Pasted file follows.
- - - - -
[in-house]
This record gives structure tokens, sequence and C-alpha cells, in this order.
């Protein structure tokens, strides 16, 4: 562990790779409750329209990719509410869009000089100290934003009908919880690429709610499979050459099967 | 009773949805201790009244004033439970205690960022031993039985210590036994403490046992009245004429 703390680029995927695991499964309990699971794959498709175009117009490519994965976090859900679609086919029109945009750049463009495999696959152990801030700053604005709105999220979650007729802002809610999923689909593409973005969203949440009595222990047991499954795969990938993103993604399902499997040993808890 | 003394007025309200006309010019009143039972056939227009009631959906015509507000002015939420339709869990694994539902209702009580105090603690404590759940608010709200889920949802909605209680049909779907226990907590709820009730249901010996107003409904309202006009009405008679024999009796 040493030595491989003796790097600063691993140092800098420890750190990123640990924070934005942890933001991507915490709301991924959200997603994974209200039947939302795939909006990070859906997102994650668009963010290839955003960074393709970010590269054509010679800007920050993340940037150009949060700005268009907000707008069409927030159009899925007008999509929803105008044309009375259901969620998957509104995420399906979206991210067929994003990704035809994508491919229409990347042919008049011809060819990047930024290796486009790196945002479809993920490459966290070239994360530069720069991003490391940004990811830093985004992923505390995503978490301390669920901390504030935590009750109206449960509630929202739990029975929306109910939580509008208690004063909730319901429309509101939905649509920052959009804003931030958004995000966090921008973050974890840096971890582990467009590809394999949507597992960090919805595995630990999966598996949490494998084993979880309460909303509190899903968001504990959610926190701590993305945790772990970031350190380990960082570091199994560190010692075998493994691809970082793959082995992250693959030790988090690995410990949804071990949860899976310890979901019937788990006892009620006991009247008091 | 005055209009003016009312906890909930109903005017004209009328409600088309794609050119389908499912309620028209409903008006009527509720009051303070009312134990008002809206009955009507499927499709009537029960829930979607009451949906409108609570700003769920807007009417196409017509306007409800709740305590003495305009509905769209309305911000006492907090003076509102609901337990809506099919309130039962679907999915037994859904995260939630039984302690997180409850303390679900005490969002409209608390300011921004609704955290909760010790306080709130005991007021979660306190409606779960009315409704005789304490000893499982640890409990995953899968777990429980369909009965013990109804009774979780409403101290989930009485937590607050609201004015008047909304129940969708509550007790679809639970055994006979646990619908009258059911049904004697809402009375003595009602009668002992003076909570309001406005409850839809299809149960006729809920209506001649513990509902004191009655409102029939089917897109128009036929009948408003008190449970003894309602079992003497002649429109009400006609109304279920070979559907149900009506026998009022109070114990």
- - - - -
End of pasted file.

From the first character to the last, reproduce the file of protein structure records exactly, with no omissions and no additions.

[in-house]
This record gives structure tokens, sequence and C-alpha cells, in this order.
């Protein structure tokens, strides 16, 4: 562990790779409750329209990719509410869009000089100290934003009908919880690429709610499979050459099967 | 009773949805201790009244004033439970205690960022031993039985210590036994403490046992009245004429 703390680029995927695991499964309990699971794959498709175009117009490519994965976090859900679609086919029109945009750049463009495999696959152990801030700053604005709105999220979650007729802002809610999923689909593409973005969203949440009595222990047991499954795969990938993103993604399902499997040993808890 | 003394007025309200006309010019009143039972056939227009009631959906015509507000002015939420339709869990694994539902209702009580105090603690404590759940608010709200889920949802909605209680049909779907226990907590709820009730249901010996107003409904309202006009009405008679024999009796 040493030595491989003796790097600063691993140092800098420890750190990123640990924070934005942890933001991507915490709301991924959200997603994974209200039947939302795939909006990070859906997102994650668009963010290839955003960074393709970010590269054509010679800007920050993340940037150009949060700005268009907000707008069409927030159009899925007008999509929803105008044309009375259901969620998957509104995420399906979206991210067929994003990704035809994508491919229409990347042919008049011809060819990047930024290796486009790196945002479809993920490459966290070239994360530069720069991003490391940004990811830093985004992923505390995503978490301390669920901390504030935590009750109206449960509630929202739990029975929306109910939580509008208690004063909730319901429309509101939905649509920052959009804003931030958004995000966090921008973050974890840096971890582990467009590809394999949507597992960090919805595995630990999966598996949490494998084993979880309460909303509190899903968001504990959610926190701590993305945790772990970031350190380990960082570091199994560190010692075998493994691809970082793959082995992250693959030790988090690995410990949804071990949860899976310890979901019937788990006892009620006991009247008091 | 005055209009003016009312906890909930109903005017004209009328409600088309794609050119389908499912309620028209409903008006009527509720009051303070009312134990008002809206009955009507499927499709009537029960829930979607009451949906409108609570700003769920807007009417196409017509306007409800709740305590003495305009509905769209309305911000006492907090003076509102609901337990809506099919309130039962679907999915037994859904995260939630039984302690997180409850303390679900005490969002409209608390300011921004609704955290909760010790306080709130005991007021979660306190409606779960009315409704005789304490000893499982640890409990995953899968777990429980369909009965013990109804009774979780409403101290989930009485937590607050609201004015008047909304129940969708509550007790679809639970055994006979646990619908009258059911049904004697809402009375003595009602009668002992003076909570309001406005409850839809299809149960006729809920209506001649513990509902004191009655409102029939089917897109128009036929009948408003008190449970003894309602079992003497002649429109009400006609109304279920070979559907149900009506026998009022109070114990």